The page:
Been a bit of a strange day today but I will take it. Woke up to a modest drift and calm conditions, I’d been pulled 4.5 miles west so suspected I was in a west moving current as the wind was hardly blowing. Most of my first row is in the dark, the sun comes up just before I finish. It’s quite nice, especially when calm like it was this morning. Despite the lack of wind and swell I was making 2.5 knots and in a good direction as the current was helping me for a change. Conditions continued the same after I made my breakfast, not enough wind to raise my flag when rowing, just enough when I stopped. The swell was getting calm but still helped a little as the sets went by. All afternoon there has been no wind at all until the last hour. I’m getting used to the heat but it was hot today, the sweat was pouring off me with no wind.
The wind seems to be trying to come from the east, it’s supposed to be coming from ENE tomorrow, hope so, 12-15 knots and this current I can do some real damage.
I ended up with 49.6nm and a 24 hour course over ground of 235° (not bad considering the pull west).
I’m now west of 150°, only 30° more and I’m properly down under. Close to going under 16° so the equator is looming.
It’s Barbados day today (well in my world it is) because on the Atlantic trip I arrived in Barbados on the morning of day 53. I spent the day eating crispy salad, drinking soda water with ice (oh how I would love some ice now) and talking tall tales all afternoon at the Port St Charles Yacht Club. Then had a real shower and slept in a real bed. Not for a while John boy, head down and stop dreaming.
If I compare the two trips, they are completely different technically obviously, but also the Atlantic was the first time I had ever properly been to sea. Everything was new and I didn’t know what to expect. I did get a good crossing, although I would argue that I took full advantage of the conditions and learned quickly how to get the best from me and the boat. There were some big challenges as well, the boat didn’t handle well in big windy seas and I definitely had some of those. In contrast, on this trip I knew what to expect, I know the boat and she is much improved over Socks 1. However I have had terrible luck with the conditions, of all the 53 days I can only name one as a good rowing day. I think I posted a 56nm, I had wind and a SW current. The rest of the days have been mixed to say the least, a good morning here, a good afternoon there, but loads of becalming, adverse currents, SE winds all holding me back. So they definitely won’t be able to say this was an easy crossing, every 50 posted so far has been scrapped for big time. I loved the Atlantic crossing, every minute of it, it was life affirming, challenging and best of all I worked out a lot about myself. Somehow though, I knew it wasn’t the challenge I thought it would be, so hear I am. This is definitely more than the challenge I thought it would be, but that’s what I was looking for. Something to push me to the edge, where I think I can’t get back but some how do. If I get to Australia I’ll be amazed as it will certainly have tested my metal that’s for sure. I keep thinking, it can only get better, but we know too well that may not be the case, lets hope it is.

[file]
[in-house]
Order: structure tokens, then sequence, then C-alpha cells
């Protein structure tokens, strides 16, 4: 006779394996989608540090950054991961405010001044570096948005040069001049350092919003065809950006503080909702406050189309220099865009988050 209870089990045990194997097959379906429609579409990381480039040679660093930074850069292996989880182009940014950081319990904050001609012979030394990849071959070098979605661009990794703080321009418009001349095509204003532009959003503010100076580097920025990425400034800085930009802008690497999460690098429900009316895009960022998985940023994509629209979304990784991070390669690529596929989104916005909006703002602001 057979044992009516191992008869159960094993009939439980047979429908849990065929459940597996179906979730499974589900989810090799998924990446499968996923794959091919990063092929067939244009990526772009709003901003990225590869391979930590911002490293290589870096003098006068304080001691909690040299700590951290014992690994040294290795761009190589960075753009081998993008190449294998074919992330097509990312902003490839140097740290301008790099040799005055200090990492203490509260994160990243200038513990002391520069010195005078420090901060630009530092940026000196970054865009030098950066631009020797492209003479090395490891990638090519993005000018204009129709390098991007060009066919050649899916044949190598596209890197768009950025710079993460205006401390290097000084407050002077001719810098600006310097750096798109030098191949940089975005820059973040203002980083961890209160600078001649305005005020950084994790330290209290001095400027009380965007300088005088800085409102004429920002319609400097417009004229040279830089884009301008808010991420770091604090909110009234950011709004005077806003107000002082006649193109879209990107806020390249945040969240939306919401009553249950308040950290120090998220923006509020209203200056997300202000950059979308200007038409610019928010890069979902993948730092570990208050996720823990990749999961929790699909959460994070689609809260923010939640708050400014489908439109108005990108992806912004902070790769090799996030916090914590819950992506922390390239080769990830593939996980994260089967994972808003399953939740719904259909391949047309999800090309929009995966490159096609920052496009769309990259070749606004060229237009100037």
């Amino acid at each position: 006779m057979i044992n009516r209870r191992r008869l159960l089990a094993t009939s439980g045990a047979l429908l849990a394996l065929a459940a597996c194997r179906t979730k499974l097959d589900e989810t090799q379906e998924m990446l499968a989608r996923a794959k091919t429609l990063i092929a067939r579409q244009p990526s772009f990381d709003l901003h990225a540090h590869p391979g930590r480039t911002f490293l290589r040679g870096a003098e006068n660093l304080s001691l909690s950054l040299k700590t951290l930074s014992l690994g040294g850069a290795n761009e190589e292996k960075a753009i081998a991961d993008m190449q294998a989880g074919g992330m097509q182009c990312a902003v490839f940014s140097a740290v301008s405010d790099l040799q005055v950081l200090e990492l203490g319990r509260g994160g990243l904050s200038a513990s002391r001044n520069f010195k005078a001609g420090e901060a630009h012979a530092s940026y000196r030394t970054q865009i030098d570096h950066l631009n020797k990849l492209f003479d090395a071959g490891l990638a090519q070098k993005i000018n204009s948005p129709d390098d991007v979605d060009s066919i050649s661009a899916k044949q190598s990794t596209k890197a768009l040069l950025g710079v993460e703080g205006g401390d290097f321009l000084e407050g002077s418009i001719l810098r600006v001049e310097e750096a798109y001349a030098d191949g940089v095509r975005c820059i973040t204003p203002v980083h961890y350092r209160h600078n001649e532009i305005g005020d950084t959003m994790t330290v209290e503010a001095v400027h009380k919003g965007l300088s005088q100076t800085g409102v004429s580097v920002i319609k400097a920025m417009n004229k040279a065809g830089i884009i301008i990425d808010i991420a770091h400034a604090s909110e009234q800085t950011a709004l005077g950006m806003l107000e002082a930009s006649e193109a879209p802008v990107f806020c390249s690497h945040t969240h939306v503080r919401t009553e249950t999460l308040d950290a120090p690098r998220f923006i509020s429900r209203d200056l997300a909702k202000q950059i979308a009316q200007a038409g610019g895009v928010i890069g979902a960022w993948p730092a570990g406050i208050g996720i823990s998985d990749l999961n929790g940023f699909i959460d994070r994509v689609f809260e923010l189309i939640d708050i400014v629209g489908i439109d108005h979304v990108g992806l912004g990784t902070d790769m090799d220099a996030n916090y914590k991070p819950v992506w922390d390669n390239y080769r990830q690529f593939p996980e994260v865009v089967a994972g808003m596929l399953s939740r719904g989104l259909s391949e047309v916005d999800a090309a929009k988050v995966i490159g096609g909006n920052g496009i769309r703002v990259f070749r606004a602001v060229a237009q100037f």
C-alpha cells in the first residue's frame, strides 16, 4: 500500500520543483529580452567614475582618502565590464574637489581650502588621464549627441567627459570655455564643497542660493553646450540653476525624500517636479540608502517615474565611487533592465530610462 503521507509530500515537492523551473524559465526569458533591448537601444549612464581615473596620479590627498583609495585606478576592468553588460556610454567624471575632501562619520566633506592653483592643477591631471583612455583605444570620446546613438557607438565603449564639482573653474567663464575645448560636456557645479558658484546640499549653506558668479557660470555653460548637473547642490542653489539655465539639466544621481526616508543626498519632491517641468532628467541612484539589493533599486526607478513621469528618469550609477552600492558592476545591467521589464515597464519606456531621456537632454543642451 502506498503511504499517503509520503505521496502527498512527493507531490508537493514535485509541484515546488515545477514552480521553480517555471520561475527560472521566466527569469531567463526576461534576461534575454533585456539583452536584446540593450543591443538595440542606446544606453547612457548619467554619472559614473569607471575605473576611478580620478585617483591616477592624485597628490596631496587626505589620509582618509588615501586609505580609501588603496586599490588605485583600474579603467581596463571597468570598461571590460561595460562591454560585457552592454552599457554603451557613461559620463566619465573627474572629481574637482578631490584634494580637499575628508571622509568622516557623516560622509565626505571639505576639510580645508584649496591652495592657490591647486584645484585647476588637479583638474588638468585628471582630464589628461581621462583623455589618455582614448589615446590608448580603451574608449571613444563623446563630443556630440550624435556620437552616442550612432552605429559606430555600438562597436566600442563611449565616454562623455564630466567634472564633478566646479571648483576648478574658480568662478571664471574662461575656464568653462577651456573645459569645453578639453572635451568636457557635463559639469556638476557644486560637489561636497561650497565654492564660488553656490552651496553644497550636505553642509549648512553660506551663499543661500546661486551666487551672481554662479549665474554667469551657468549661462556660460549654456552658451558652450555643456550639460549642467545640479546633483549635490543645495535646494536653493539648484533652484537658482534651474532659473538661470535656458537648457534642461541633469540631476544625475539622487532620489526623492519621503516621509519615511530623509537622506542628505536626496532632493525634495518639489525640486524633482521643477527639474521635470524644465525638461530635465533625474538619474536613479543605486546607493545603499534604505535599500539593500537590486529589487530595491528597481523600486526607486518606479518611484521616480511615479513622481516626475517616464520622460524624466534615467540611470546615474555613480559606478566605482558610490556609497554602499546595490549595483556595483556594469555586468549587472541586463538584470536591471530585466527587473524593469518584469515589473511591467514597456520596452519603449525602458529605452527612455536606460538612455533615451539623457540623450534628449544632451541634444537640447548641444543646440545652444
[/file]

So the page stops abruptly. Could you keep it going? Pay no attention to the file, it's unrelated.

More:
I was going to nip over the side today and wash off the last couple of barnacles, however I’ve seen a Dorado hanging about and couldn’t quite work out what was wrong with him. He came close just before I was going to pop in. He’s got a massive chunk out of his back, something big has had a nibble. Needless to say, the barnacle lives to see another day.
Had to take the other oar gate off and vaseline it. Same concern, worried about all the bits. I ended up dropping the Vaseline over the side. I thought oh no, that’s on its way to the bottom, who knew vaseline floats? I also had the presence of mind to grab it, a second or so later and it would have been out of reach.
Not a lot else to tell today.
Off to bed to dream of NE winds and SW currents, it can only get better(?)
Mike: I do try and put these things behind me, not easy when your mind wurrs like mine. I have a short memory though so a good day and all is forgotten.
Paula: My most impressive sight is still the whale that appeared on the Atlantic trip. He was about 30 feet to the left of the boat, I had dropped down a 12/15 foot swell, he appeared at the top, the sun was on the face of the swell (and his) and he lit up like a huge jumbotron screen. I could swear he was smiling at me. It was only a few seconds but the imaged is burned into my brain.
Jean: Definitely, ginger snaps are always the order of the day.